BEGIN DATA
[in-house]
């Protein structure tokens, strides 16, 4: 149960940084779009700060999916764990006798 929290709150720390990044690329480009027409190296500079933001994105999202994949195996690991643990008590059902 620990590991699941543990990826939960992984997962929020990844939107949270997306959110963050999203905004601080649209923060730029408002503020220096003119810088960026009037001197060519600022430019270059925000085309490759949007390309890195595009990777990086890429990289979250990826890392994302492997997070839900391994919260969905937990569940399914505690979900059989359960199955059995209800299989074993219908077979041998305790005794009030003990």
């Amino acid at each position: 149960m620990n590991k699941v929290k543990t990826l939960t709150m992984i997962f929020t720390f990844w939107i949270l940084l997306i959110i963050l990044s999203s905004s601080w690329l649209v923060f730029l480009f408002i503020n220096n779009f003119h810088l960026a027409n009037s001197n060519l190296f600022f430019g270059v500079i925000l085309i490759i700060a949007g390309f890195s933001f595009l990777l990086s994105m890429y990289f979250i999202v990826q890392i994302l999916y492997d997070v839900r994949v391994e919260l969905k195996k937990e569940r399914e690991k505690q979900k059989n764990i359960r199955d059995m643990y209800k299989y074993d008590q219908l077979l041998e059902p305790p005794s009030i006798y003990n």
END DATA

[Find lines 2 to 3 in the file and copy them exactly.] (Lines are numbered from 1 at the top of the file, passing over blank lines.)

């Protein structure tokens, strides 16, 4: 149960940084779009700060999916764990006798 929290709150720390990044690329480009027409190296500079933001994105999202994949195996690991643990008590059902 620990590991699941543990990826939960992984997962929020990844939107949270997306959110963050999203905004601080649209923060730029408002503020220096003119810088960026009037001197060519600022430019270059925000085309490759949007390309890195595009990777990086890429990289979250990826890392994302492997997070839900391994919260969905937990569940399914505690979900059989359960199955059995209800299989074993219908077979041998305790005794009030003990």
């Amino acid at each position: 149960m620990n590991k699941v929290k543990t990826l939960t709150m992984i997962f929020t720390f990844w939107i949270l940084l997306i959110i963050l990044s999203s905004s601080w690329l649209v923060f730029l480009f408002i503020n220096n779009f003119h810088l960026a027409n009037s001197n060519l190296f600022f430019g270059v500079i925000l085309i490759i700060a949007g390309f890195s933001f595009l990777l990086s994105m890429y990289f979250i999202v990826q890392i994302l999916y492997d997070v839900r994949v391994e919260l969905k195996k937990e569940r399914e690991k505690q979900k059989n764990i359960r199955d059995m643990y209800k299989y074993d008590q219908l077979l041998e059902p305790p005794s009030i006798y003990n």